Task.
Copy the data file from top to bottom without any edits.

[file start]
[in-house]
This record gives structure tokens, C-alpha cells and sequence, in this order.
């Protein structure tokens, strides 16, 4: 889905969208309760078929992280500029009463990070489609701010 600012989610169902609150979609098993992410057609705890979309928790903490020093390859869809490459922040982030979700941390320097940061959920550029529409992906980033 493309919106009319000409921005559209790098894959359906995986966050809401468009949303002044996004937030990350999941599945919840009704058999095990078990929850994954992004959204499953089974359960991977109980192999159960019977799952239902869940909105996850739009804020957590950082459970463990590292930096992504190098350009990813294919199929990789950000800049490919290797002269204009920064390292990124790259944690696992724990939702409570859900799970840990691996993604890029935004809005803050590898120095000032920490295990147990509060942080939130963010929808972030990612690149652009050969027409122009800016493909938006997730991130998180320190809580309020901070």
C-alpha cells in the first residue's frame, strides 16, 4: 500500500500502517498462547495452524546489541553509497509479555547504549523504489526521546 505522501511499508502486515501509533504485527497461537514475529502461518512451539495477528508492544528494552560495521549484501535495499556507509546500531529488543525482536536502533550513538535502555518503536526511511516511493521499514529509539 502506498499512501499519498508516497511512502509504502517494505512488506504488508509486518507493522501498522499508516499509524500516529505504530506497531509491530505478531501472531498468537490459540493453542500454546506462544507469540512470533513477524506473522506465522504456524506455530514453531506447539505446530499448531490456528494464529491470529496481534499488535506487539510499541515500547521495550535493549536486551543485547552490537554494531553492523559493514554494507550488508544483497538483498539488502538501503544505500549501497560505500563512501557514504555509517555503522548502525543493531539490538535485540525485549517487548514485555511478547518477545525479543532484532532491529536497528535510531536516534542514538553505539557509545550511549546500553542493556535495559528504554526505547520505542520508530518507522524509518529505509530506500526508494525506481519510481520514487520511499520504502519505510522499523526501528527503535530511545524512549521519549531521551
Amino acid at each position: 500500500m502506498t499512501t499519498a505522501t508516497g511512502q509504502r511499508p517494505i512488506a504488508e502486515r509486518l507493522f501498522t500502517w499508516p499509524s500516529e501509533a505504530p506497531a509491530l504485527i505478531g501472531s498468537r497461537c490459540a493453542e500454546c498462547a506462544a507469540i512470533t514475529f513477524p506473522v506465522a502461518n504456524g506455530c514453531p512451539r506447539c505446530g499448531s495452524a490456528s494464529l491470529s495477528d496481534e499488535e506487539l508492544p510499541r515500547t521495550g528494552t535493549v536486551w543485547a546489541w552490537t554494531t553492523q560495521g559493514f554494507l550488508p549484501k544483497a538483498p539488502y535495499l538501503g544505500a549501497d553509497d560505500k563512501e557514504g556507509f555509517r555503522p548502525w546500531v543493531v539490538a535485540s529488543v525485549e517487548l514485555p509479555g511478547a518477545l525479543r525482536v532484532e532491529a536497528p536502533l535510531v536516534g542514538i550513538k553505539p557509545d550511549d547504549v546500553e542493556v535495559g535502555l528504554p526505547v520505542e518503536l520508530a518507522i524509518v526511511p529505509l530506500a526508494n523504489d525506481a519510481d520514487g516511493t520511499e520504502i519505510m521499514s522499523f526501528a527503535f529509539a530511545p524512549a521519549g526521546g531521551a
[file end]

[in-house]
This record gives structure tokens, C-alpha cells and sequence, in this order.
């Protein structure tokens, strides 16, 4: 889905969208309760078929992280500029009463990070489609701010 600012989610169902609150979609098993992410057609705890979309928790903490020093390859869809490459922040982030979700941390320097940061959920550029529409992906980033 493309919106009319000409921005559209790098894959359906995986966050809401468009949303002044996004937030990350999941599945919840009704058999095990078990929850994954992004959204499953089974359960991977109980192999159960019977799952239902869940909105996850739009804020957590950082459970463990590292930096992504190098350009990813294919199929990789950000800049490919290797002269204009920064390292990124790259944690696992724990939702409570859900799970840990691996993604890029935004809005803050590898120095000032920490295990147990509060942080939130963010929808972030990612690149652009050969027409122009800016493909938006997730991130998180320190809580309020901070």
C-alpha cells in the first residue's frame, strides 16, 4: 500500500500502517498462547495452524546489541553509497509479555547504549523504489526521546 505522501511499508502486515501509533504485527497461537514475529502461518512451539495477528508492544528494552560495521549484501535495499556507509546500531529488543525482536536502533550513538535502555518503536526511511516511493521499514529509539 502506498499512501499519498508516497511512502509504502517494505512488506504488508509486518507493522501498522499508516499509524500516529505504530506497531509491530505478531501472531498468537490459540493453542500454546506462544507469540512470533513477524506473522506465522504456524506455530514453531506447539505446530499448531490456528494464529491470529496481534499488535506487539510499541515500547521495550535493549536486551543485547552490537554494531553492523559493514554494507550488508544483497538483498539488502538501503544505500549501497560505500563512501557514504555509517555503522548502525543493531539490538535485540525485549517487548514485555511478547518477545525479543532484532532491529536497528535510531536516534542514538553505539557509545550511549546500553542493556535495559528504554526505547520505542520508530518507522524509518529505509530506500526508494525506481519510481520514487520511499520504502519505510522499523526501528527503535530511545524512549521519549531521551
Amino acid at each position: 500500500m502506498t499512501t499519498a505522501t508516497g511512502q509504502r511499508p517494505i512488506a504488508e502486515r509486518l507493522f501498522t500502517w499508516p499509524s500516529e501509533a505504530p506497531a509491530l504485527i505478531g501472531s498468537r497461537c490459540a493453542e500454546c498462547a506462544a507469540i512470533t514475529f513477524p506473522v506465522a502461518n504456524g506455530c514453531p512451539r506447539c505446530g499448531s495452524a490456528s494464529l491470529s495477528d496481534e499488535e506487539l508492544p510499541r515500547t521495550g528494552t535493549v536486551w543485547a546489541w552490537t554494531t553492523q560495521g559493514f554494507l550488508p549484501k544483497a538483498p539488502y535495499l538501503g544505500a549501497d553509497d560505500k563512501e557514504g556507509f555509517r555503522p548502525w546500531v543493531v539490538a535485540s529488543v525485549e517487548l514485555p509479555g511478547a518477545l525479543r525482536v532484532e532491529a536497528p536502533l535510531v536516534g542514538i550513538k553505539p557509545d550511549d547504549v546500553e542493556v535495559g535502555l528504554p526505547v520505542e518503536l520508530a518507522i524509518v526511511p529505509l530506500a526508494n523504489d525506481a519510481d520514487g516511493t520511499e520504502i519505510m521499514s522499523f526501528a527503535f529509539a530511545p524512549a521519549g526521546g531521551a